How to Design Different Headers and Footers for Different Pages in Word 2013

The header or footer you set is the same for every page in your Word 2013 document. Or is it? For example, you can use different headers for its odd and even pages. Or maybe you have a document where you don’t want the header on the first page.

Odd and even headers and footers

To spice up your document with a different header and footer on the odd (left) and even (right) pages, obey these steps:

  1. Create a header or footer.

    You don’t really have to create a new header — just enter header or footer editing mode. As long as you see the Header & Footer Tools Design tab, you’re in business.

  2. Click the Design tab.

  3. Place a check mark by the Different Odd & Even Pages box.

    This step tells Word that you want two sets of headers — one for odd pages and one for even pages. Notice how the tag identifying the header changes:

    The tag tells you which header you're editing; in this case, it's the Odd Page header.

  4. Create the header for the odd pages.

  5. Click the Next button, found in the Navigation group on the Design tab.

    Word displays the even page header, allowing you to create or edit its contents. The Header tag changes to reflect which header you're editing:

    By the way, you click the Next button to move from the odd header to the even header. You must click the Previous button to return to the odd header from the even header.

  6. Click the Go To Footer button to edit the footer's odd and even pages.

    Edit the footer's contents and click the Next button to ensure that you work on both the odd and even footers (as you do in Steps 4 and 5 for the header).

  7. Click the Close Header and Footer button when you’re done.

Removing the Odd/Even Header option is as simple as deselecting the Different Odd & Even Pages option in the Options group (the opposite of Step 3). When you do that, the even-page header and footer are deleted, leaving only the odd-page header and footer.

No header or footer on the first page

Most people don't want the header or footer on the first page, which is usually the title page or a cover page. Suppressing the header for that page is easy: While editing a header, place a check mark by the Different First Page setting, found in the Options group on the Design tab. That’s it.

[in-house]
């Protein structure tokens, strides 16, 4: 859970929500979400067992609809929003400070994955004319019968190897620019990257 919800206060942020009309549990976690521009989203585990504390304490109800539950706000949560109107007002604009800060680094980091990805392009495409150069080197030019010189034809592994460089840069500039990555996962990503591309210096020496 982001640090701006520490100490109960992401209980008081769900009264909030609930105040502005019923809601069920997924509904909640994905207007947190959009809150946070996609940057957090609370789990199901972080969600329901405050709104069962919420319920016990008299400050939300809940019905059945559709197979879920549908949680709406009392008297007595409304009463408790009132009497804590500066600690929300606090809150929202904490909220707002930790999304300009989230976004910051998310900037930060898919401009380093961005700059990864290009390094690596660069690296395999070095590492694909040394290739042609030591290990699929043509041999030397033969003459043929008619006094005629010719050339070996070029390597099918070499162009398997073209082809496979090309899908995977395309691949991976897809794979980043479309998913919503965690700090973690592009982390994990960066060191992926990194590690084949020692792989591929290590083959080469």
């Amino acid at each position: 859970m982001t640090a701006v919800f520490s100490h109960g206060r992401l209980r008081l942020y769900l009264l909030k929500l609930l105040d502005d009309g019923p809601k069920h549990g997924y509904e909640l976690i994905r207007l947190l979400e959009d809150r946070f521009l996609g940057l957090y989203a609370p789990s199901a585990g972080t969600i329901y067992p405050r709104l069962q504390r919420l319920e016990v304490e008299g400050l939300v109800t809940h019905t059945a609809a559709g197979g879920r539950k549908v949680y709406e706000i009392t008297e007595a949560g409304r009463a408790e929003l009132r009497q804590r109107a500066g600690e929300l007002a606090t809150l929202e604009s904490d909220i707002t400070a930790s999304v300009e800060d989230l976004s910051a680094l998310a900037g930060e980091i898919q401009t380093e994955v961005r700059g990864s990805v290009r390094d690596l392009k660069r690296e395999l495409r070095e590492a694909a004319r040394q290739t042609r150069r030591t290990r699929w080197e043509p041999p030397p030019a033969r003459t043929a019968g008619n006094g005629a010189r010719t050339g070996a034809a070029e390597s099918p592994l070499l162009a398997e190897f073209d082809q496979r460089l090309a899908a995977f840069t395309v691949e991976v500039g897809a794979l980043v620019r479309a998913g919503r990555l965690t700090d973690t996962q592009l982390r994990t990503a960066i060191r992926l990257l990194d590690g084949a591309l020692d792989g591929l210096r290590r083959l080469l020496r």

When you set a different first-page header or footer, the tag on the first page changes to read First Page Header or First Page Footer. It's your visual clue that the first page of the document sports a different header from the one in the rest of the document.

You can still edit the first-page header or footer, if you like. It's merely different, not necessarily empty.

Headers/footers and sections

Just as Superman is limited in his powers by the crippling force of kryptonite, the mighty header is restricted in its scope and power by the document section. Normally, this limitation is minimal: Despite having different sections, the headers and footers you set for a document are the same across all sections. When sections are implemented, you can change the headers and footers for each section, if you so desire.

Word flags each section’s header and footer in the tag. Word also lets you know whether the header or footer is linked to the preceding section’s header and footer, meaning that they’re identical.

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To unlink the header or footer, click the Link to Previous button, found in the Navigation group on the Design tab. If that button is highlighted, the header or footer isn’t linked with the previous section.

  • To hop between each section’s header or footer, use the Next and Previous buttons on the Design tab.

  • Changing a header in one section doesn’t affect any other section in the document — unless they’re linked. Check for the Same As Previous tab.

Did this glimpse into Word 2013 leave you longing for more information and insight about Office 2013 applications? You're free to test drive any of the For Dummies eLearning courses. Pick your course (you may be interested in more from Office 2013), fill out a quick registration, and then give eLearning a spin with the Try It! button. You'll be right on course for more trusted know how: The full version's also available at Office 2013.

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